I am so excited to finally be releasing my newest pattern, the Shelby Dress and Romper. I have been wearing this pattern on vacations and every warm day possible and I can definitely say that it is the summer outfit of my dreams. It has a serious nod to the 90s with a modern fit. The design includes princess seams, a back waist tie, a deep V neck line and button front closure. It’s very comfortable and easy to throw on but makes me feel so put together and ready for a date night at the same time.
We will talk more about fabric next week, but for now just know that this dress is perfect for the flowy summer wovens in your stash. These fabrics may include rayon challis, silk, light weight linen and crepe to name a few. You will also need some light weight fusible interfacing and small 3/8″ buttons to complete the project.
The pattern is labeled intermediate due to it’s buttonholes and sleeves, but I do think that a beginner could handle it if they broke it down into small steps and used a forgiving fabric. In fact, we will be doing a full sewalong of the Shelby pattern starting Monday May 27th to assist anyone in sewing it up, so please join us for that. I also have a few really fun hacks planned so be sure to check back for those in the coming weeks.
After putting together some summer sewing plans, I decided that I really wanted to play around with bleaching and distressing denim in order to achieve the perfect worn in look for a pair of 70s inspired Landers and a Closet Case Patterns Fiona Dress. I wasn’t really sure where to start, but after digging deep into pinterest I finally found two great blog posts that I relied heavily on (Megan Nielsen and Alina Design Co.). I ended up combining them along with some trial and error for my own method, but I do recommend checking them both out if you want to give this a try for yourself.
I started with three different types of Denim from my stash. Because they were from my stash I am not certain on the weights, colors, brands etc… of the denims, but they are all stretch denims and two were cone mills. I was interested to see how the spandex would be affected by the bleach but also knew that I wanted the clothing made from these to have some stretch recovery so I stuck with them. Before I go any deeper I should say that every denim reacted differently and so I do not recommend you going forward with bleaching an item without first doing a test like this one. It’s simple and worth the experiment.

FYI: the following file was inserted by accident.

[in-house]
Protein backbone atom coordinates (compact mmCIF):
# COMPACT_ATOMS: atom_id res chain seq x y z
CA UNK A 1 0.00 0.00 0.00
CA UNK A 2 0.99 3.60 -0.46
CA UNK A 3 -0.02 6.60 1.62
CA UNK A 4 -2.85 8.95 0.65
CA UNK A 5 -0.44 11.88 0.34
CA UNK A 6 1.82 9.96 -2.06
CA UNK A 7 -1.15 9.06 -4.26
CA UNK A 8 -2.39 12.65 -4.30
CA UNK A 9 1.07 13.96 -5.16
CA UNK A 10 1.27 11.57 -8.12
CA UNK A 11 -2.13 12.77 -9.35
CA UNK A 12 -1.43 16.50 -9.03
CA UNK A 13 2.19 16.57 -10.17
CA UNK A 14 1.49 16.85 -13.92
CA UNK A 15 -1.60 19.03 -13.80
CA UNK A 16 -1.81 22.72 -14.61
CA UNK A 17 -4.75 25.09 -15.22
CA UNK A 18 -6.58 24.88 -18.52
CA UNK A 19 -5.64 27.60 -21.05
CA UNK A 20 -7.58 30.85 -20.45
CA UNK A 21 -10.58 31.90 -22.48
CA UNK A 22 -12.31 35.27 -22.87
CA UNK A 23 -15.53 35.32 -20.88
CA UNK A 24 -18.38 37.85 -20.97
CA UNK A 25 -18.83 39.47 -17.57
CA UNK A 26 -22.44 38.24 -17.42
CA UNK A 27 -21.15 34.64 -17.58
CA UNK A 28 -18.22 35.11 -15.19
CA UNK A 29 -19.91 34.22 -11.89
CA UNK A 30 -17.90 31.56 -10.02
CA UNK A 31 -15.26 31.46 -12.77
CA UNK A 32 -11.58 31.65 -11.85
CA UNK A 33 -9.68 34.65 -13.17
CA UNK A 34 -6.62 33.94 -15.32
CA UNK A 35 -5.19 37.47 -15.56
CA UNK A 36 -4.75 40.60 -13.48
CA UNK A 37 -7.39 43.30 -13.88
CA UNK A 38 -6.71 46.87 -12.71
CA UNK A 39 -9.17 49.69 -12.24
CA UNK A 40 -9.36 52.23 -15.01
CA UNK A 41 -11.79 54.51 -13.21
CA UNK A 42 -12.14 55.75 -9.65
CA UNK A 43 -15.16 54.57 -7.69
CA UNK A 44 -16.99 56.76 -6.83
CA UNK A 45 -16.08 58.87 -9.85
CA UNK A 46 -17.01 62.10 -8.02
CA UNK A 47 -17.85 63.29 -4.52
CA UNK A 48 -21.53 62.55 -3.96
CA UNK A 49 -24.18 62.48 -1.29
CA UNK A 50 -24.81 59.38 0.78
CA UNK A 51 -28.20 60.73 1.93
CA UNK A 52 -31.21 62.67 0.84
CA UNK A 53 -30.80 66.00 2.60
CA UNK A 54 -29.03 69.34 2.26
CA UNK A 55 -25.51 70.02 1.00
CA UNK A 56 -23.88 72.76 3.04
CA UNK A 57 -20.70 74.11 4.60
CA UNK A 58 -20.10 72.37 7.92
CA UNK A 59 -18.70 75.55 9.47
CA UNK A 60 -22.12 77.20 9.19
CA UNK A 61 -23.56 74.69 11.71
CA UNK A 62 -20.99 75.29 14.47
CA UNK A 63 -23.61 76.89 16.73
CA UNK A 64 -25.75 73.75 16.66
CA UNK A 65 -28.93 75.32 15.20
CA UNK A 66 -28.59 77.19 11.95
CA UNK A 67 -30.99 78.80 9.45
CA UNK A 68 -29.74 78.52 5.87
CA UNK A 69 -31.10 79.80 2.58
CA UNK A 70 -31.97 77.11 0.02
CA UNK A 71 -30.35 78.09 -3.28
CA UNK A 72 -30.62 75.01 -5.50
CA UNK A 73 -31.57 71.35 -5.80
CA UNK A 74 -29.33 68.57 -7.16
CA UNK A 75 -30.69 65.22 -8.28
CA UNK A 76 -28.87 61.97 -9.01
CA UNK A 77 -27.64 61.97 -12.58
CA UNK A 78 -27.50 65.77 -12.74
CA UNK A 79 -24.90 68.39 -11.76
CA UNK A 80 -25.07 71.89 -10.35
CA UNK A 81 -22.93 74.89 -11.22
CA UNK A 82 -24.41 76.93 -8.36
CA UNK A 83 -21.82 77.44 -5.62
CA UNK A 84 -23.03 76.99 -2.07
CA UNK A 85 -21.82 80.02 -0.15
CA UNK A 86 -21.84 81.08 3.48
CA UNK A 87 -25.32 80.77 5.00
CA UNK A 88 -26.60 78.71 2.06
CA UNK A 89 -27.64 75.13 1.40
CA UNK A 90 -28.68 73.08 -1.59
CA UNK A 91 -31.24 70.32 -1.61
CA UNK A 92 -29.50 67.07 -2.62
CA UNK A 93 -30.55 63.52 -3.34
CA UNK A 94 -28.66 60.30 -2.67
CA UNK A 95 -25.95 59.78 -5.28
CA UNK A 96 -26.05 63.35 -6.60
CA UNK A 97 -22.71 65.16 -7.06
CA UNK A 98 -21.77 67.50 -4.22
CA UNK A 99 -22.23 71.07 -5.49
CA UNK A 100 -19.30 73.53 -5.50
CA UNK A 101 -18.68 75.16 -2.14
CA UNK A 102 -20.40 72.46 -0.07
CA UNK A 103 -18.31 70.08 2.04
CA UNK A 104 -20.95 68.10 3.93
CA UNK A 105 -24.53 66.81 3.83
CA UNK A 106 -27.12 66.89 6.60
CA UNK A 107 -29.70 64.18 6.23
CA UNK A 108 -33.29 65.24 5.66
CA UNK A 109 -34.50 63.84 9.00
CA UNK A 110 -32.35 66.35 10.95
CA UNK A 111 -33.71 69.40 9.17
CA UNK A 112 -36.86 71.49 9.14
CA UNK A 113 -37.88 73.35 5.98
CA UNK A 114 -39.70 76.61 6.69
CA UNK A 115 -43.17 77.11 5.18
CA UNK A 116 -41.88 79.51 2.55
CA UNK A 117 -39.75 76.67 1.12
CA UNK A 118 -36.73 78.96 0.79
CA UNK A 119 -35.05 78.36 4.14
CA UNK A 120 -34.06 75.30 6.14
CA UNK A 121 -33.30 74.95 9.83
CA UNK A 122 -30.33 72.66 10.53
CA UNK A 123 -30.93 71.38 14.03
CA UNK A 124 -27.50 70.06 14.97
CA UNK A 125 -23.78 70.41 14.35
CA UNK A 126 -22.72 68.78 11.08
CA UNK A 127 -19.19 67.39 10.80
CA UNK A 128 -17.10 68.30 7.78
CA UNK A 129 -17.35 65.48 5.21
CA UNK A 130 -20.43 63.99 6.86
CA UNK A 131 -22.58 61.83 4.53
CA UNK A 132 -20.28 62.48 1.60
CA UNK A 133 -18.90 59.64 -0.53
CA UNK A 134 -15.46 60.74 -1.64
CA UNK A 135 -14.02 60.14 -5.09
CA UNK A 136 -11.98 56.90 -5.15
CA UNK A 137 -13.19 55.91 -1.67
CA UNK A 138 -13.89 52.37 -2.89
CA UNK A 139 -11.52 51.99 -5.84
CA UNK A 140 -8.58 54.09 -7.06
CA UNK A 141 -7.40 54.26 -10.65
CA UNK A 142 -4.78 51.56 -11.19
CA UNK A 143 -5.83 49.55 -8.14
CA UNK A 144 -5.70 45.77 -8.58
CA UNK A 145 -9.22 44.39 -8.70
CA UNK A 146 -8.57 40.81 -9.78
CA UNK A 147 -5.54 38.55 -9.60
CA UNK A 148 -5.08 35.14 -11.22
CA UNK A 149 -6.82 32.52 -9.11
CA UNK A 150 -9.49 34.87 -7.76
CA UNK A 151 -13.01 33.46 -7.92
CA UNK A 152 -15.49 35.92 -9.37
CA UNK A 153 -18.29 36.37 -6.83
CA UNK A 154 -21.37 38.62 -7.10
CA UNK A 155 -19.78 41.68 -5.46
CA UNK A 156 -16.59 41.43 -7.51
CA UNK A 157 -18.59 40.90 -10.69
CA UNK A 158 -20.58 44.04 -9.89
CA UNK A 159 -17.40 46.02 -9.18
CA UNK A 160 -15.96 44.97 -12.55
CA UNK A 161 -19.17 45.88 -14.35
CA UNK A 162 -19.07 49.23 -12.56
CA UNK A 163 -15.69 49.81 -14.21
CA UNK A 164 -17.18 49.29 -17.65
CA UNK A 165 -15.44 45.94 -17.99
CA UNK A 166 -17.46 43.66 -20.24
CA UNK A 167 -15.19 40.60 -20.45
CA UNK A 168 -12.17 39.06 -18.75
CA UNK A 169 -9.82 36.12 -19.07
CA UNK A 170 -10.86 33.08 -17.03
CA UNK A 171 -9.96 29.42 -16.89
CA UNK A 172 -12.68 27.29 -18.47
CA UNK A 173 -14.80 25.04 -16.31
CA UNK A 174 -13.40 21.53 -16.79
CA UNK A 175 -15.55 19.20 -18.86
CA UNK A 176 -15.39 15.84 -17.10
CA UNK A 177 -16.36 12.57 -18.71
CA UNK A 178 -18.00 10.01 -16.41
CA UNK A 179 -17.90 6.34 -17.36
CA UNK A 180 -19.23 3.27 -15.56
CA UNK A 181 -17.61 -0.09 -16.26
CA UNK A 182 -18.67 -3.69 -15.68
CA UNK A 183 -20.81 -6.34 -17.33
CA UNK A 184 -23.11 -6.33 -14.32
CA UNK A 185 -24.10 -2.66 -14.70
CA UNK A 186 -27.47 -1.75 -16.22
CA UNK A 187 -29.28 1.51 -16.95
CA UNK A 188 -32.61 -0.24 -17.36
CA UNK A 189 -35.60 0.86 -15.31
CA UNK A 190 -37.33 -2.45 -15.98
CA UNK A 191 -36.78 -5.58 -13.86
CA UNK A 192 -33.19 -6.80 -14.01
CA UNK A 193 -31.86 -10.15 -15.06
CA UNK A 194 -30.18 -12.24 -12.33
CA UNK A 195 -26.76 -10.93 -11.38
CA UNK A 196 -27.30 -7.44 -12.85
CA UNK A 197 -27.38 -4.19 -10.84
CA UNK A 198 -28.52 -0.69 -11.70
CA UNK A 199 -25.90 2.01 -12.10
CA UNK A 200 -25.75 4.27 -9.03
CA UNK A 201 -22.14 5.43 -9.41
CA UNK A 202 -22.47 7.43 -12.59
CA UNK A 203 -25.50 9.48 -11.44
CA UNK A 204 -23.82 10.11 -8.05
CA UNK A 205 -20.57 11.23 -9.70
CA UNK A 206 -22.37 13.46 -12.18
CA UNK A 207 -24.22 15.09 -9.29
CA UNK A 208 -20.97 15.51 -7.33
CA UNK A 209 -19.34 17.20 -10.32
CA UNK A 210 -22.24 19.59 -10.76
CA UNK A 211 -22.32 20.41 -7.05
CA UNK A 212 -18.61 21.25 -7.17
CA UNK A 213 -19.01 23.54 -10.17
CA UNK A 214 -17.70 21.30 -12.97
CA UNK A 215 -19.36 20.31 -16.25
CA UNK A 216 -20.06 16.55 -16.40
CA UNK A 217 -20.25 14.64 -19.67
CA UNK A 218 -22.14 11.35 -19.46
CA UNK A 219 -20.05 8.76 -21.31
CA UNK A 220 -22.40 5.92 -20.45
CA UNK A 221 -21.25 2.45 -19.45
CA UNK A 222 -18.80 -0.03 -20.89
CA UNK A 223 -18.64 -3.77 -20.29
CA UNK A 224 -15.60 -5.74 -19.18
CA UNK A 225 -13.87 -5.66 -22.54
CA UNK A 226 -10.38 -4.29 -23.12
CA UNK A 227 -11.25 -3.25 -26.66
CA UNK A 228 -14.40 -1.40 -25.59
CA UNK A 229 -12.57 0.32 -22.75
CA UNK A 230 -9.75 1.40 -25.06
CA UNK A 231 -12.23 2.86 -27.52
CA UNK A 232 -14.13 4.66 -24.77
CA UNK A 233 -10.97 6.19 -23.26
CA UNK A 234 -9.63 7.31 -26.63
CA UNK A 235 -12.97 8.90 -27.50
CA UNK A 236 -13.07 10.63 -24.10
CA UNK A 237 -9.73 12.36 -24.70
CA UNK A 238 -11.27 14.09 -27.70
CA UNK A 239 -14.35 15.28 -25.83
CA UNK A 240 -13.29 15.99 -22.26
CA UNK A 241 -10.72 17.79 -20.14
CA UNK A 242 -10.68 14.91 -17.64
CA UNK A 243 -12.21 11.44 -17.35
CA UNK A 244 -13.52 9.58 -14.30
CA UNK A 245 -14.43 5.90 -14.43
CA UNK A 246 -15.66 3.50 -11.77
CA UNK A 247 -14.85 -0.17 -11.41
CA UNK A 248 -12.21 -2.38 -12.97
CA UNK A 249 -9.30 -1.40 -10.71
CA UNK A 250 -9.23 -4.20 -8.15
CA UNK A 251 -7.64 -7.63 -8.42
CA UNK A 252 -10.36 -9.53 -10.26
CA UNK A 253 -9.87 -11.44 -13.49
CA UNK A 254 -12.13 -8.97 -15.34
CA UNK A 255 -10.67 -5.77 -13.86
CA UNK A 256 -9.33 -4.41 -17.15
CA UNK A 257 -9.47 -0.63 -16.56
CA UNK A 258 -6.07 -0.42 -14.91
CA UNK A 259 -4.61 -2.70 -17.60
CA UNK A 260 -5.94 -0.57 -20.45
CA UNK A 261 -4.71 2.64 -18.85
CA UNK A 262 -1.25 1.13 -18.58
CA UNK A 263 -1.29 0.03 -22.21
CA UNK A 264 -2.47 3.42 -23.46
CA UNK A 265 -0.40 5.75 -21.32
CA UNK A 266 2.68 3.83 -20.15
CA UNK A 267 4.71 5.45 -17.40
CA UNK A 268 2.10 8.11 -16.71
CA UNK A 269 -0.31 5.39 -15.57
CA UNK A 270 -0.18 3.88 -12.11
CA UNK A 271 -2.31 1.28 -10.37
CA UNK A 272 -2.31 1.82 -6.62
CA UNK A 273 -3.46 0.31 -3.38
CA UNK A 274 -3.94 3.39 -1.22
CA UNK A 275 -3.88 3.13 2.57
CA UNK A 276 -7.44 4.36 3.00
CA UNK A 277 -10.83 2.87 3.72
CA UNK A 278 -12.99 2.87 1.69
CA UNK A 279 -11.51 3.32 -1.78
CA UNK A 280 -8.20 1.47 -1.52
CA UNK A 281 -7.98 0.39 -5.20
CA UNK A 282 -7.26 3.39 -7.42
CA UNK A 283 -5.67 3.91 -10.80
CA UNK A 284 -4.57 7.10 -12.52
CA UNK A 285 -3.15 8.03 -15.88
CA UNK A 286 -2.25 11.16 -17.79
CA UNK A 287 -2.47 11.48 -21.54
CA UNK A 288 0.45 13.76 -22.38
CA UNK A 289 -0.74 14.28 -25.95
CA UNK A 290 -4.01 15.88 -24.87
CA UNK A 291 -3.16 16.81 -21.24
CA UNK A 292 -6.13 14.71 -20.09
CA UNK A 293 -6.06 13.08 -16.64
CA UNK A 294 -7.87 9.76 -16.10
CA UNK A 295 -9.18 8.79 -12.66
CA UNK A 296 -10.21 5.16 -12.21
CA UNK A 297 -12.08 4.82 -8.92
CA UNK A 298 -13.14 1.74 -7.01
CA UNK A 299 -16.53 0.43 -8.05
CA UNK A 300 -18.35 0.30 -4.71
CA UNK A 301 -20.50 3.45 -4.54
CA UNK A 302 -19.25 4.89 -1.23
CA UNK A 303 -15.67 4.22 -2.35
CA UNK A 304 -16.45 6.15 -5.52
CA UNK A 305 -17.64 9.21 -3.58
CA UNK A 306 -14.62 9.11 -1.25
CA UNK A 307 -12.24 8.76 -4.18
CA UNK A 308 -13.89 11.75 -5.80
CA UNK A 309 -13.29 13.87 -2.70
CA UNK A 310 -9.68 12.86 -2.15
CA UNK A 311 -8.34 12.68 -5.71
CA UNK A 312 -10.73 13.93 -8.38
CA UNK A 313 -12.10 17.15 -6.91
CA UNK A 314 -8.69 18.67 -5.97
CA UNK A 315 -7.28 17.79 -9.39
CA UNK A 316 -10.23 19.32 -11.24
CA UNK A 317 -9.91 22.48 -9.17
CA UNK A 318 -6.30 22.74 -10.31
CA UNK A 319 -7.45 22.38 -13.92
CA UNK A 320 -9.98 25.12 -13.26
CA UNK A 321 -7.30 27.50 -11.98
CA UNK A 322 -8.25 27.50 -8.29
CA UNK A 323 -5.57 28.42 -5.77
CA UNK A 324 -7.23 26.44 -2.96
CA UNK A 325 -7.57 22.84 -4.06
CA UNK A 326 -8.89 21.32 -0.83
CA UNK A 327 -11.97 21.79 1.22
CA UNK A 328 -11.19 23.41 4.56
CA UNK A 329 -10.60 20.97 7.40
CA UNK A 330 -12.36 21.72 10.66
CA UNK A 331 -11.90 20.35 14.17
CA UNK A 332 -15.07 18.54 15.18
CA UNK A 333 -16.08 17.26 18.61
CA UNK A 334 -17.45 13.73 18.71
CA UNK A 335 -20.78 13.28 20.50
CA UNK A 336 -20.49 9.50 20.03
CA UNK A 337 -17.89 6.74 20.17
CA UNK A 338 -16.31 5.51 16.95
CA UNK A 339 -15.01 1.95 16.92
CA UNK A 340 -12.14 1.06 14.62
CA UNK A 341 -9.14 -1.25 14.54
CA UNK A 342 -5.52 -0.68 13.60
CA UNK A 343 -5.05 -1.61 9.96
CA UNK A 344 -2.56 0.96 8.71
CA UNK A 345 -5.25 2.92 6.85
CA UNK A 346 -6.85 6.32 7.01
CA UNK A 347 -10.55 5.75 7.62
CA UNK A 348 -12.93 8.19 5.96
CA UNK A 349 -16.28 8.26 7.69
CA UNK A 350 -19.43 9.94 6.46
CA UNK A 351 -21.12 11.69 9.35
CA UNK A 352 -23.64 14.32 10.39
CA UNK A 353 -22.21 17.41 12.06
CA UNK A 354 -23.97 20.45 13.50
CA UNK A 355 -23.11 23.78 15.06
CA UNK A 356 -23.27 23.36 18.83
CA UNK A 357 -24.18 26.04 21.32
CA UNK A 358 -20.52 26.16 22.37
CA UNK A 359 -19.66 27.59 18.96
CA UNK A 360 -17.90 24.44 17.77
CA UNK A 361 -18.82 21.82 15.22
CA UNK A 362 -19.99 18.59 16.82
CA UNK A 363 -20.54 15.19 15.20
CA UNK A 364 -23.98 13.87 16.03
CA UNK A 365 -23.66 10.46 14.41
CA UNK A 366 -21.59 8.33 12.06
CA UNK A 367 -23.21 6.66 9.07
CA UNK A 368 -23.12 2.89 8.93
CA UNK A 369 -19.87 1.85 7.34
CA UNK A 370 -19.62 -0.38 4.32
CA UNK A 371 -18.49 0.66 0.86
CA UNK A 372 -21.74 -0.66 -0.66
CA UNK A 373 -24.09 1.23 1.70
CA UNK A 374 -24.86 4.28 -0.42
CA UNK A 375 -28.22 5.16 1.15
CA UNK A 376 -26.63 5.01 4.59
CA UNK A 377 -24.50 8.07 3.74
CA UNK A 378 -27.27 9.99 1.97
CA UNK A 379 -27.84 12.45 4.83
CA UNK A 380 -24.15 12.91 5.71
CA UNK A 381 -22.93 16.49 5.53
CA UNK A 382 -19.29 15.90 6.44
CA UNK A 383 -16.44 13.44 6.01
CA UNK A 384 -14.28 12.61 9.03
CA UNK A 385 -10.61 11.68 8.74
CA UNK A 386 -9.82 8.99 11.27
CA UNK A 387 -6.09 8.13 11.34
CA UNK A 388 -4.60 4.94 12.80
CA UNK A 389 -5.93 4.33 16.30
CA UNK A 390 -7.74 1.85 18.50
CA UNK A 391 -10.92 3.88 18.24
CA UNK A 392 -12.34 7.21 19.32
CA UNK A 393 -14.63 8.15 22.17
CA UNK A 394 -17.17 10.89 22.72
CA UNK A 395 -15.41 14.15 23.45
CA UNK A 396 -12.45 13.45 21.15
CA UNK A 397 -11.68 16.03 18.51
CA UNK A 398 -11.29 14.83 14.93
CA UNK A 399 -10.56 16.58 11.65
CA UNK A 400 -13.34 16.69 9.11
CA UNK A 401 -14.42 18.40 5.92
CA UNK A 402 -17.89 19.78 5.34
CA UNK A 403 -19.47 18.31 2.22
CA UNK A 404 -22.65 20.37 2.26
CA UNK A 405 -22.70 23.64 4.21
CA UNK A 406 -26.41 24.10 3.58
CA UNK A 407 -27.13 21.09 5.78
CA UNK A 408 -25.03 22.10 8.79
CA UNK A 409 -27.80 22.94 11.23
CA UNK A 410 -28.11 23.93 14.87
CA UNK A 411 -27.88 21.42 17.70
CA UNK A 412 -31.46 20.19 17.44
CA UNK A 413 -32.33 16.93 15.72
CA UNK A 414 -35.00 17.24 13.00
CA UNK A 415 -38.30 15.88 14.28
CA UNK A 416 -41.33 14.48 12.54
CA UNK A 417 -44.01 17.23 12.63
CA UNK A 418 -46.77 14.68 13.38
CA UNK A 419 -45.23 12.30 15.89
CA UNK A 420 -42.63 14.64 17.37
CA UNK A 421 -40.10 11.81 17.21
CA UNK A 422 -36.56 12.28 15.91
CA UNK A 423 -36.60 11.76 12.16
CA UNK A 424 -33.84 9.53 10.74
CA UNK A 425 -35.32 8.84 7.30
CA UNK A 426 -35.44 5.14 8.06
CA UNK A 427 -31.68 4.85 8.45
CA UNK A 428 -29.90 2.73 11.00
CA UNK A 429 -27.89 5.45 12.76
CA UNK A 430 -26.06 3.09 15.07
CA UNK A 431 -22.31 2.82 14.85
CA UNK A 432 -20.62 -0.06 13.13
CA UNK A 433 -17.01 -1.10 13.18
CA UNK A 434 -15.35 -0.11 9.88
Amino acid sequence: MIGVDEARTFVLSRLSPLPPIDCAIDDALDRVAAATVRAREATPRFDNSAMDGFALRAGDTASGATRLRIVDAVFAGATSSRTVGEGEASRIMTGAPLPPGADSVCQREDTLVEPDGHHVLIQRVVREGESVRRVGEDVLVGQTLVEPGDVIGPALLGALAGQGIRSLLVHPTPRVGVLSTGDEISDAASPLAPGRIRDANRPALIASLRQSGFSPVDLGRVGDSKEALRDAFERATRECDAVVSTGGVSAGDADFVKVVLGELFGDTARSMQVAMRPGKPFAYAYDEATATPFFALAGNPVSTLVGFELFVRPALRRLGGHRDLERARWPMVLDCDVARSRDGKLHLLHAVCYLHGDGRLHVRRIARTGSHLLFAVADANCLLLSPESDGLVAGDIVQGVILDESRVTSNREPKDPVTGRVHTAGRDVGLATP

MARK YOUR DENIM
The first thing you need to do is mark each of your swatches. You will be surprised how hard it is to differentiate between the denims once they are in the bleach bath so it is very important that you mark them all with a permanent marker on the back. Be sure to have one swatch for each denim type that is the original, meaning that it will not go in the bath at all, so you have something to compare it to.
I wrote some initials to give me an idea of which denim it was, along with how long that swatch would be in the bath. So, each denim had an original swatch and one for 15 min, 30 min, 45 min, 1 hr, and 2 hrs.
I also decided to sew a few seams in some. If I were being more thorough I would have sewn seams in all of them, but I was being a bit lazy so I just did it on the 15 min and 1 hr swatches for each type of denim. I wanted to see how the bleach took to the seam edge and also wanted to play around with the seam later during distressing.
Unfortunately I forgot to take pictures of this part, but it’s easy enough to explain. I used a 4:1 ratio of water to bleach so that I could replicate it easily on a larger scale once I do my bigger ones down the road. So for me this meant 16 cups of water and 4 cups of bleach stirred up into a large plastic bin. I grabbed a spoon that I could ruin and kept a timer close and went to work.
I dropped them all in at the same time and tried to stir them all for the first 15 minutes. I wasn’t as vigilant after that. The first thing that I noticed right away is that some of the swatches wanted to roll up. I think next time I would wet them all first which I am hoping would help with that. I ended up getting a few uneven spots as a result of the rolling. If I had gloves on I probably could have done a better job of getting them flat though.
One thing to note is that the water began to get pretty yellow pretty fast. I have been told that it has something to do with the spandex in the fabric so consider yourself warned.
Once the first 15 min. time went off I pulled out the three 15 min swatches and plunged them into a big bucket of water. Then I just continued the timer until all were done.
As soon as they were all out of the bath I put them into a washer with detergent and ran a cycle. Then I dried them all on high. Here is what I ended up with (The top one is the original and then its 15 min, 30 min, 45 min, 1 hr, and 2 hrs) :
I find it interesting that almost all of the change happened within the first 30 min. If I were to do it again I would probably do 5 or 10 min increments instead of 15 for the first 45 minutes. Another thing of note is the color undertones you get with the different denims. The true blue denims stayed within the cool hues even in the most bleached swatches, while the blue/black denim in the middle starts to take on a yellow tint as it gets lighter. I don’t necessarily prefer one to the other, but it is something to think about.
DISTRESSING YOUR DENIM
Now that the swatches are all bleached it’s time to play with distressing the denims. I grabbed three different weights of sandpaper from my garage – 60, 120 and 300 grit. The 60 is the more coarse sandpaper while the 300 is more fine. I thought I would prefer the 300 but was surprised that I actually liked the 60 the best. I just found that the sandpaper really began to pill the fabric so the fewer swipes the better. The 60 grit did the job right away.